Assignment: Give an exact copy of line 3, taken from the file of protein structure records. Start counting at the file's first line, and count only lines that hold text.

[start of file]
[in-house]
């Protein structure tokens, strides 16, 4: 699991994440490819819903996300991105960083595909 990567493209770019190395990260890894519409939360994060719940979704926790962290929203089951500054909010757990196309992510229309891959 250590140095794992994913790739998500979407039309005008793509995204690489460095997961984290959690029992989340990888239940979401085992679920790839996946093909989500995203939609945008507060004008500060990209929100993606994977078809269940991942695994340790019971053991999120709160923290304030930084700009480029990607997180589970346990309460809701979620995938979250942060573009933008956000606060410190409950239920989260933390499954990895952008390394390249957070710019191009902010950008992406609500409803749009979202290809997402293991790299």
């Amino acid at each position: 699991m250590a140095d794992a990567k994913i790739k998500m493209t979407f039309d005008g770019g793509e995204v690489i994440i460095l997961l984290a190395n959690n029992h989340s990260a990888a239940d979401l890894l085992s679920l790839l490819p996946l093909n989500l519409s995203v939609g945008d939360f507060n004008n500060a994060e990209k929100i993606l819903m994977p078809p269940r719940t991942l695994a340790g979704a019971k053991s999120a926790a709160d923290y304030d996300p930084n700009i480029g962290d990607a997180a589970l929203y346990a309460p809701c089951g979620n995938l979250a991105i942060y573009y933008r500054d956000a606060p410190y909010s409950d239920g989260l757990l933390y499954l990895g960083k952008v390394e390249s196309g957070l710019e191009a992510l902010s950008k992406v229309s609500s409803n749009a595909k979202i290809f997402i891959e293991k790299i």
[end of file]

């Amino acid at each position: 699991m250590a140095d794992a990567k994913i790739k998500m493209t979407f039309d005008g770019g793509e995204v690489i994440i460095l997961l984290a190395n959690n029992h989340s990260a990888a239940d979401l890894l085992s679920l790839l490819p996946l093909n989500l519409s995203v939609g945008d939360f507060n004008n500060a994060e990209k929100i993606l819903m994977p078809p269940r719940t991942l695994a340790g979704a019971k053991s999120a926790a709160d923290y304030d996300p930084n700009i480029g962290d990607a997180a589970l929203y346990a309460p809701c089951g979620n995938l979250a991105i942060y573009y933008r500054d956000a606060p410190y909010s409950d239920g989260l757990l933390y499954l990895g960083k952008v390394e390249s196309g957070l710019e191009a992510l902010s950008k992406v229309s609500s409803n749009a595909k979202i290809f997402i891959e293991k790299i």